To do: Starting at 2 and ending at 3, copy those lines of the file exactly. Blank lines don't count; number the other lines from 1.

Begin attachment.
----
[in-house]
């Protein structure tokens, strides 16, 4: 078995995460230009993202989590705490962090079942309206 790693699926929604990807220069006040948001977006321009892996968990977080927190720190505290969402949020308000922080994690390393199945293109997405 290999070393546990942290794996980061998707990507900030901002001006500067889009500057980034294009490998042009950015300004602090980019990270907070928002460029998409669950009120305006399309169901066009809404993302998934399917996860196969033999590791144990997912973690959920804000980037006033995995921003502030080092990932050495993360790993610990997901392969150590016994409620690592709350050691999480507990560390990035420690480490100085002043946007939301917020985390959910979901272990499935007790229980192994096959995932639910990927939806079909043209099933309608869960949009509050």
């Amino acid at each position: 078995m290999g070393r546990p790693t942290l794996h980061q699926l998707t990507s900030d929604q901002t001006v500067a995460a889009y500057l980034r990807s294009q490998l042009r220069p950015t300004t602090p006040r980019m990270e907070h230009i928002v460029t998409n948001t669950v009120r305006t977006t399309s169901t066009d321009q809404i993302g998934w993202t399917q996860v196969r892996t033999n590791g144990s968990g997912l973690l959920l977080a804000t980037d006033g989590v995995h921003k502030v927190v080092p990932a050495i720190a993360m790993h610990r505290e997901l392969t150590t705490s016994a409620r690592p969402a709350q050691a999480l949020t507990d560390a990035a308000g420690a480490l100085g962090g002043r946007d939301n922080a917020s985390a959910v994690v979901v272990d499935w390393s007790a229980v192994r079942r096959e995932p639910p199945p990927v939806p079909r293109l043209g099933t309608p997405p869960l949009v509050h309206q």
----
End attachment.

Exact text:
């Protein structure tokens, strides 16, 4: 078995995460230009993202989590705490962090079942309206 790693699926929604990807220069006040948001977006321009892996968990977080927190720190505290969402949020308000922080994690390393199945293109997405 290999070393546990942290794996980061998707990507900030901002001006500067889009500057980034294009490998042009950015300004602090980019990270907070928002460029998409669950009120305006399309169901066009809404993302998934399917996860196969033999590791144990997912973690959920804000980037006033995995921003502030080092990932050495993360790993610990997901392969150590016994409620690592709350050691999480507990560390990035420690480490100085002043946007939301917020985390959910979901272990499935007790229980192994096959995932639910990927939806079909043209099933309608869960949009509050």
């Amino acid at each position: 078995m290999g070393r546990p790693t942290l794996h980061q699926l998707t990507s900030d929604q901002t001006v500067a995460a889009y500057l980034r990807s294009q490998l042009r220069p950015t300004t602090p006040r980019m990270e907070h230009i928002v460029t998409n948001t669950v009120r305006t977006t399309s169901t066009d321009q809404i993302g998934w993202t399917q996860v196969r892996t033999n590791g144990s968990g997912l973690l959920l977080a804000t980037d006033g989590v995995h921003k502030v927190v080092p990932a050495i720190a993360m790993h610990r505290e997901l392969t150590t705490s016994a409620r690592p969402a709350q050691a999480l949020t507990d560390a990035a308000g420690a480490l100085g962090g002043r946007d939301n922080a917020s985390a959910v994690v979901v272990d499935w390393s007790a229980v192994r079942r096959e995932p639910p199945p990927v939806p079909r293109l043209g099933t309608p997405p869960l949009v509050h309206q």